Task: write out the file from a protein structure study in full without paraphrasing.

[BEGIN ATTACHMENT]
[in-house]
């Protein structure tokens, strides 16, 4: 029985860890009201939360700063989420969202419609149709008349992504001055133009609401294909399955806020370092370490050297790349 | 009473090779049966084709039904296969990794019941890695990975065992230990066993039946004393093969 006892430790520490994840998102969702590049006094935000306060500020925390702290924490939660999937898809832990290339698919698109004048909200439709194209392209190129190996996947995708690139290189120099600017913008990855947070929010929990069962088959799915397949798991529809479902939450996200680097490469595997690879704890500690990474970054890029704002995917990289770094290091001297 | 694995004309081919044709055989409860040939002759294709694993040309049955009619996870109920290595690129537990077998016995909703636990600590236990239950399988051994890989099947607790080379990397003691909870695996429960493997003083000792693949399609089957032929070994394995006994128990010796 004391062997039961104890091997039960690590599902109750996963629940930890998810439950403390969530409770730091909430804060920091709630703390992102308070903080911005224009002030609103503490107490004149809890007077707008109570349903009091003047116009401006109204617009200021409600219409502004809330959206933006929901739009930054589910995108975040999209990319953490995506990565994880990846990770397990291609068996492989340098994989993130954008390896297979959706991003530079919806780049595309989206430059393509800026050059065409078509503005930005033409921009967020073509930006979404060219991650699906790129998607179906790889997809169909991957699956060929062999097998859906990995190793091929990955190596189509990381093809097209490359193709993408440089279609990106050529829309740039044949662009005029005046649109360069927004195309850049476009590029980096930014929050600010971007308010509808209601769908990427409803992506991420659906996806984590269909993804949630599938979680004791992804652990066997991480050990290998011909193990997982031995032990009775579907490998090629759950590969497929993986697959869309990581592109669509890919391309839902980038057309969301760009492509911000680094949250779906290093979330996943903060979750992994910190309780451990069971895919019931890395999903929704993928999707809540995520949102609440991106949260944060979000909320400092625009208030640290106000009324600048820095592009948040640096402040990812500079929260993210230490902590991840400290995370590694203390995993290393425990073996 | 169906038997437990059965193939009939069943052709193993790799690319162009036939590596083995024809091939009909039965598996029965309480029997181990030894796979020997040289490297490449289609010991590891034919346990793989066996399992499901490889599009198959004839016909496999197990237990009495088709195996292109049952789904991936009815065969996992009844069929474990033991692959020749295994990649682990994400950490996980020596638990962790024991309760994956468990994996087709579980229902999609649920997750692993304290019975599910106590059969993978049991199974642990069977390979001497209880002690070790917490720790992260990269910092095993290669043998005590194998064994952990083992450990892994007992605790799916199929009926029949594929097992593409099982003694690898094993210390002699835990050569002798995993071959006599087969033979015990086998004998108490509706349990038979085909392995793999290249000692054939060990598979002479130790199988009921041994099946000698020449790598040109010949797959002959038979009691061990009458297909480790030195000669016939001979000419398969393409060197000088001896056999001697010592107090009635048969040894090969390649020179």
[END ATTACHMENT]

[in-house]
């Protein structure tokens, strides 16, 4: 029985860890009201939360700063989420969202419609149709008349992504001055133009609401294909399955806020370092370490050297790349 | 009473090779049966084709039904296969990794019941890695990975065992230990066993039946004393093969 006892430790520490994840998102969702590049006094935000306060500020925390702290924490939660999937898809832990290339698919698109004048909200439709194209392209190129190996996947995708690139290189120099600017913008990855947070929010929990069962088959799915397949798991529809479902939450996200680097490469595997690879704890500690990474970054890029704002995917990289770094290091001297 | 694995004309081919044709055989409860040939002759294709694993040309049955009619996870109920290595690129537990077998016995909703636990600590236990239950399988051994890989099947607790080379990397003691909870695996429960493997003083000792693949399609089957032929070994394995006994128990010796 004391062997039961104890091997039960690590599902109750996963629940930890998810439950403390969530409770730091909430804060920091709630703390992102308070903080911005224009002030609103503490107490004149809890007077707008109570349903009091003047116009401006109204617009200021409600219409502004809330959206933006929901739009930054589910995108975040999209990319953490995506990565994880990846990770397990291609068996492989340098994989993130954008390896297979959706991003530079919806780049595309989206430059393509800026050059065409078509503005930005033409921009967020073509930006979404060219991650699906790129998607179906790889997809169909991957699956060929062999097998859906990995190793091929990955190596189509990381093809097209490359193709993408440089279609990106050529829309740039044949662009005029005046649109360069927004195309850049476009590029980096930014929050600010971007308010509808209601769908990427409803992506991420659906996806984590269909993804949630599938979680004791992804652990066997991480050990290998011909193990997982031995032990009775579907490998090629759950590969497929993986697959869309990581592109669509890919391309839902980038057309969301760009492509911000680094949250779906290093979330996943903060979750992994910190309780451990069971895919019931890395999903929704993928999707809540995520949102609440991106949260944060979000909320400092625009208030640290106000009324600048820095592009948040640096402040990812500079929260993210230490902590991840400290995370590694203390995993290393425990073996 | 169906038997437990059965193939009939069943052709193993790799690319162009036939590596083995024809091939009909039965598996029965309480029997181990030894796979020997040289490297490449289609010991590891034919346990793989066996399992499901490889599009198959004839016909496999197990237990009495088709195996292109049952789904991936009815065969996992009844069929474990033991692959020749295994990649682990994400950490996980020596638990962790024991309760994956468990994996087709579980229902999609649920997750692993304290019975599910106590059969993978049991199974642990069977390979001497209880002690070790917490720790992260990269910092095993290669043998005590194998064994952990083992450990892994007992605790799916199929009926029949594929097992593409099982003694690898094993210390002699835990050569002798995993071959006599087969033979015990086998004998108490509706349990038979085909392995793999290249000692054939060990598979002479130790199988009921041994099946000698020449790598040109010949797959002959038979009691061990009458297909480790030195000669016939001979000419398969393409060197000088001896056999001697010592107090009635048969040894090969390649020179």